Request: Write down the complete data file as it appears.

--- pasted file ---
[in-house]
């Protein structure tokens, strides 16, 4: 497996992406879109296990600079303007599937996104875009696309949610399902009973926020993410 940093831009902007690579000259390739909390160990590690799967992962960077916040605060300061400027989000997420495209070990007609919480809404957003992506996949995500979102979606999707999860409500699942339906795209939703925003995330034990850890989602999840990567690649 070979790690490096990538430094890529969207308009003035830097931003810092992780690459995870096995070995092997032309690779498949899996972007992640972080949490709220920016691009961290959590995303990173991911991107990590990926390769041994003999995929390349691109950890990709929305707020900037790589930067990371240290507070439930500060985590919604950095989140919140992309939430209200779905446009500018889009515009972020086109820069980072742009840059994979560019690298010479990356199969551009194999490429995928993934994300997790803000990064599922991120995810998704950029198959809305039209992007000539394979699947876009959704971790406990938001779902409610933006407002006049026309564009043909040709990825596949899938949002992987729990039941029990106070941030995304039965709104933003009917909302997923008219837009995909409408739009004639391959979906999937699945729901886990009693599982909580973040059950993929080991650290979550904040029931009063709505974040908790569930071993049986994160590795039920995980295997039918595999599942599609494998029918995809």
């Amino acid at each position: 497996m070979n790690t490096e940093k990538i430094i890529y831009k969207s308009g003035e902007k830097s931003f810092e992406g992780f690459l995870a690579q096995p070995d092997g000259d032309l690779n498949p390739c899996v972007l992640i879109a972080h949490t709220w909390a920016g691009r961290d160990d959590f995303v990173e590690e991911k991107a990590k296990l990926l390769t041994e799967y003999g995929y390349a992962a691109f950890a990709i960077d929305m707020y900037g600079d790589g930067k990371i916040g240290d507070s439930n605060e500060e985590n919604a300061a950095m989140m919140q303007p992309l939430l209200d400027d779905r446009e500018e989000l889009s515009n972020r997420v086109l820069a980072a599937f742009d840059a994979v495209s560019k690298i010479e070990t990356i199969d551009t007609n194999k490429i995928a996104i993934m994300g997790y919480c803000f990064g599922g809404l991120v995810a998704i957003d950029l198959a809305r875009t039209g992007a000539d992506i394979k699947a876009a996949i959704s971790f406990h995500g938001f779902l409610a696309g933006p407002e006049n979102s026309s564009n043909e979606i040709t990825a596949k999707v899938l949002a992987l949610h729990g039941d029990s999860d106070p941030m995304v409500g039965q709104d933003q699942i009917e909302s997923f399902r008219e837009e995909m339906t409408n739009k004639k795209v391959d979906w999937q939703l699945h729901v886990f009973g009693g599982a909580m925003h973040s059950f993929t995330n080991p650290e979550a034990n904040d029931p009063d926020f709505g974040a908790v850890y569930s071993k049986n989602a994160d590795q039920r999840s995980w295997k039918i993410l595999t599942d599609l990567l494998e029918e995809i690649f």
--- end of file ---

[in-house]
């Protein structure tokens, strides 16, 4: 497996992406879109296990600079303007599937996104875009696309949610399902009973926020993410 940093831009902007690579000259390739909390160990590690799967992962960077916040605060300061400027989000997420495209070990007609919480809404957003992506996949995500979102979606999707999860409500699942339906795209939703925003995330034990850890989602999840990567690649 070979790690490096990538430094890529969207308009003035830097931003810092992780690459995870096995070995092997032309690779498949899996972007992640972080949490709220920016691009961290959590995303990173991911991107990590990926390769041994003999995929390349691109950890990709929305707020900037790589930067990371240290507070439930500060985590919604950095989140919140992309939430209200779905446009500018889009515009972020086109820069980072742009840059994979560019690298010479990356199969551009194999490429995928993934994300997790803000990064599922991120995810998704950029198959809305039209992007000539394979699947876009959704971790406990938001779902409610933006407002006049026309564009043909040709990825596949899938949002992987729990039941029990106070941030995304039965709104933003009917909302997923008219837009995909409408739009004639391959979906999937699945729901886990009693599982909580973040059950993929080991650290979550904040029931009063709505974040908790569930071993049986994160590795039920995980295997039918595999599942599609494998029918995809």
């Amino acid at each position: 497996m070979n790690t490096e940093k990538i430094i890529y831009k969207s308009g003035e902007k830097s931003f810092e992406g992780f690459l995870a690579q096995p070995d092997g000259d032309l690779n498949p390739c899996v972007l992640i879109a972080h949490t709220w909390a920016g691009r961290d160990d959590f995303v990173e590690e991911k991107a990590k296990l990926l390769t041994e799967y003999g995929y390349a992962a691109f950890a990709i960077d929305m707020y900037g600079d790589g930067k990371i916040g240290d507070s439930n605060e500060e985590n919604a300061a950095m989140m919140q303007p992309l939430l209200d400027d779905r446009e500018e989000l889009s515009n972020r997420v086109l820069a980072a599937f742009d840059a994979v495209s560019k690298i010479e070990t990356i199969d551009t007609n194999k490429i995928a996104i993934m994300g997790y919480c803000f990064g599922g809404l991120v995810a998704i957003d950029l198959a809305r875009t039209g992007a000539d992506i394979k699947a876009a996949i959704s971790f406990h995500g938001f779902l409610a696309g933006p407002e006049n979102s026309s564009n043909e979606i040709t990825a596949k999707v899938l949002a992987l949610h729990g039941d029990s999860d106070p941030m995304v409500g039965q709104d933003q699942i009917e909302s997923f399902r008219e837009e995909m339906t409408n739009k004639k795209v391959d979906w999937q939703l699945h729901v886990f009973g009693g599982a909580m925003h973040s059950f993929t995330n080991p650290e979550a034990n904040d029931p009063d926020f709505g974040a908790v850890y569930s071993k049986n989602a994160d590795q039920r999840s995980w295997k039918i993410l595999t599942d599609l990567l494998e029918e995809i690649f």